This winds up Phase I of the Cancer Triathlon. Phase II is the surgery, tentatively scheduled for April 24. That is the day my surgeon and his favorite robotics surgeon are both available. The tentative part is the availability of the robot. The surgery will be 7-9 hours long. Yep, you read that right. I'll come down to Houston starting the 20th or so, with 2 weeks after blocked out too. I had to get creative to get out of most of heifer calving. Looks like I've successfully dodged AI season too. Pretty good scheduling on my part, eh? After I return home and heal up, we'll start the final part of the race, the chemo. On track to cross the finish line sometime in Nov. or Dec.
As I've tried to communicate, I have tolerated the treatments remarkably well. Again, being relatively young, in good shape, and with no other complicating conditions, I was READY for this fight. My family and friends have coordinated very well so that the most time I've spent by myself here in Houston was 2 days. But I can see each new visitor arriving with some trepidation, having heard me say I'm doing well but not quite sure if I'm just putting on a brave face. It has been a full house too, and I've had to turn some visitors away. Of course, maybe it has something to do with the beach pictures that keep appearing on Facebook.
After the zookeepers departed, we asked a man in an official looking shirt about a particularly sweet smell when he wandered by. Wandered is an apt term because what ensued was a 2 hour wander of all of the gardener's favorite haunts. We're pretty sure he may have been impaired in a CO sort of way for our tour. He was incredibly knowledgeable about all thing horticultural and what makes the principles of Japanese gardening. However, he could not remember our names (he finally made some up), had a definitely difficult time maintaining his balance (although he managed not to fall in the koi pond despite many precarious wobblings) and showed us all the secret places he just liked to hang out. When we expressed admiration for a structure in the middle of the garden, he said it was a Japanese tea house, only open to the public 1x/year for a special ceremony. Unless your personal garden tour is feeling magnanimous and takes you on your own private tour. I was a little worried when he opened the tea cabinet and showed us all the ceremonial items though. They looked delicate. I was pretty sure we were going to be at the center of an "international incident." It wouldn't be the first time.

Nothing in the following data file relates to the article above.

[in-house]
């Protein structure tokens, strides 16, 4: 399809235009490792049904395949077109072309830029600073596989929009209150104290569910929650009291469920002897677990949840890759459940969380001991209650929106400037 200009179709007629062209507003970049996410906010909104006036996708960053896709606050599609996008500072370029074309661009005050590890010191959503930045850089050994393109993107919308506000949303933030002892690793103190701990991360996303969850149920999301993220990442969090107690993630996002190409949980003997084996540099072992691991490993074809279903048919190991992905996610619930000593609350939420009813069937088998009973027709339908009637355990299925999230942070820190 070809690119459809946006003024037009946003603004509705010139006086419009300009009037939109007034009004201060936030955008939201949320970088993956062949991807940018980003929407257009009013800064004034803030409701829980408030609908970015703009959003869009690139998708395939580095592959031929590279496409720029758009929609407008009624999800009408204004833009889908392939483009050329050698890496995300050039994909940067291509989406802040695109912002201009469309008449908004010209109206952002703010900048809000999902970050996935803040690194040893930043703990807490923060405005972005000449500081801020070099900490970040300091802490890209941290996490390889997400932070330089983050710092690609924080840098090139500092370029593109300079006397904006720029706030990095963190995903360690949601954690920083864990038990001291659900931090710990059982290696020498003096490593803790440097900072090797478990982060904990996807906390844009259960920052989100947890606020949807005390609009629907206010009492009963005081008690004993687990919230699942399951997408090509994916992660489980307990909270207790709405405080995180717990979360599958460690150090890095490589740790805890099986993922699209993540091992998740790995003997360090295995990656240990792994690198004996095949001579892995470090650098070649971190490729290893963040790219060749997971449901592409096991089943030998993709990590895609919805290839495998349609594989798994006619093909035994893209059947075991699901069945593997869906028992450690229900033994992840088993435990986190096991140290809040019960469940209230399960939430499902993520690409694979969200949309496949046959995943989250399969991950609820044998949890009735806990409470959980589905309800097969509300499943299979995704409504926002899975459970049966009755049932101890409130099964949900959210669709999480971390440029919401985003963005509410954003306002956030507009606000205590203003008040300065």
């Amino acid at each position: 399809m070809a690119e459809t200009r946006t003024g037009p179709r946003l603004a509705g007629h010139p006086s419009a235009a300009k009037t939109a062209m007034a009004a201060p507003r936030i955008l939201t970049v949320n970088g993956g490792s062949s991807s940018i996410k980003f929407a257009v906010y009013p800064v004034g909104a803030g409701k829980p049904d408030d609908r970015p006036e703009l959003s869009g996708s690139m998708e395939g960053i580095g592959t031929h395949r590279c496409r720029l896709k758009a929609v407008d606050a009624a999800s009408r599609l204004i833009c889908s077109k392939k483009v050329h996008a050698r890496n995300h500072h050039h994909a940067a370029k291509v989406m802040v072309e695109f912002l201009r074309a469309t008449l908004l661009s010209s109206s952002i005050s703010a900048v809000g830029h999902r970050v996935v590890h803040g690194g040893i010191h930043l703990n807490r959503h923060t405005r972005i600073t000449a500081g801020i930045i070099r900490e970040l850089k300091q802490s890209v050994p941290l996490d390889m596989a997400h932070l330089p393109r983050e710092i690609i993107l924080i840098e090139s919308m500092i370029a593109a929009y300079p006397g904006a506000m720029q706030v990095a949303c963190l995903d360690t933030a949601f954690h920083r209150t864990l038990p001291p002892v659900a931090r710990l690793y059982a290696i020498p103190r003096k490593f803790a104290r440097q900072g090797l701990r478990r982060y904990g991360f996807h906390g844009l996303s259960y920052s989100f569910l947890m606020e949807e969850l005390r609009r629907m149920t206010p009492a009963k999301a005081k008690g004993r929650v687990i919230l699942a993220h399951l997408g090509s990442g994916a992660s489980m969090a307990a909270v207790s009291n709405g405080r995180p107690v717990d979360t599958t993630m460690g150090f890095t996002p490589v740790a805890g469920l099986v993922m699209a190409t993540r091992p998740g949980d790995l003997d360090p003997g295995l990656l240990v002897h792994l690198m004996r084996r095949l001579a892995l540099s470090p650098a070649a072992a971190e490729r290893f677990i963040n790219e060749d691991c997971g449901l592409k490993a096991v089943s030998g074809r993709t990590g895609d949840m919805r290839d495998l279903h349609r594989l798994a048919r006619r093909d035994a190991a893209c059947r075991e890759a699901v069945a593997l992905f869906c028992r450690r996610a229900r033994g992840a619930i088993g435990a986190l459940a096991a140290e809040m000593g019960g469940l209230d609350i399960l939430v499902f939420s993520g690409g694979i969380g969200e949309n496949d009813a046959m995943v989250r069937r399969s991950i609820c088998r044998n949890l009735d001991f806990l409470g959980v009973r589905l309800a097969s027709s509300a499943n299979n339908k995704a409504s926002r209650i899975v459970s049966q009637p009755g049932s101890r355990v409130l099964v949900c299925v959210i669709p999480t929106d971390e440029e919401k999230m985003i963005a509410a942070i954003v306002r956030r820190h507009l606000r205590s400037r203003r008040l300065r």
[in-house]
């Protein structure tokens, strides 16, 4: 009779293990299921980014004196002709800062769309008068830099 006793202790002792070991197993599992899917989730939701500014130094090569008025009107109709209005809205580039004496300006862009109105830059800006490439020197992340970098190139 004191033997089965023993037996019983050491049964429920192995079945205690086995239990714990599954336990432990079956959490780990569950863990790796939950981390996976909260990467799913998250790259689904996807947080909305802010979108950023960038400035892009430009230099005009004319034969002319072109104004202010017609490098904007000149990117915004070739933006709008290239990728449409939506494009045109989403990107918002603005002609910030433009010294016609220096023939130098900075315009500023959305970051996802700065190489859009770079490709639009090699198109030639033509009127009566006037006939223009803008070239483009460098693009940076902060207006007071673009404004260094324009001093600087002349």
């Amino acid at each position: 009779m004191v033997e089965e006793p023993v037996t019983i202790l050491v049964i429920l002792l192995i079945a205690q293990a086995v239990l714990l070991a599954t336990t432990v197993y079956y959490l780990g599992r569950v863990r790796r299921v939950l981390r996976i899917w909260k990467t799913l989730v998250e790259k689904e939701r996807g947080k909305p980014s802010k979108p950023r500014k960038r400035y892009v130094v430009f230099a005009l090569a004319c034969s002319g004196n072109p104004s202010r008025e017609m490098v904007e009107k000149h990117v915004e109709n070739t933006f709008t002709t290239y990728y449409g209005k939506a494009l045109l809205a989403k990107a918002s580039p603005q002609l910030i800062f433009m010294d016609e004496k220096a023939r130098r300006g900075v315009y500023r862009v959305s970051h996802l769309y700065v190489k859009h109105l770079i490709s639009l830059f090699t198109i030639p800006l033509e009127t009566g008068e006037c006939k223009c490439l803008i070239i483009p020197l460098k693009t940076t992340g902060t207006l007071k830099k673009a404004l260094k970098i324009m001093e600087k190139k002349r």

So tomorrow is the big day - the last treatment. I will get my treatment and then ring out. It is a ceremony where you ring a bell 3 times when you've completed your course. It is a Navy tradition of some sort and started at MDA by a naval officer who was a patient here. I will have to post that one later as we will then immediately knock down BOHICA, hook up and head for home. Hope to be in MHK in time for 5:30 pm Ash Wed. mass! See you soon, my friends. Can't wait to see you soon!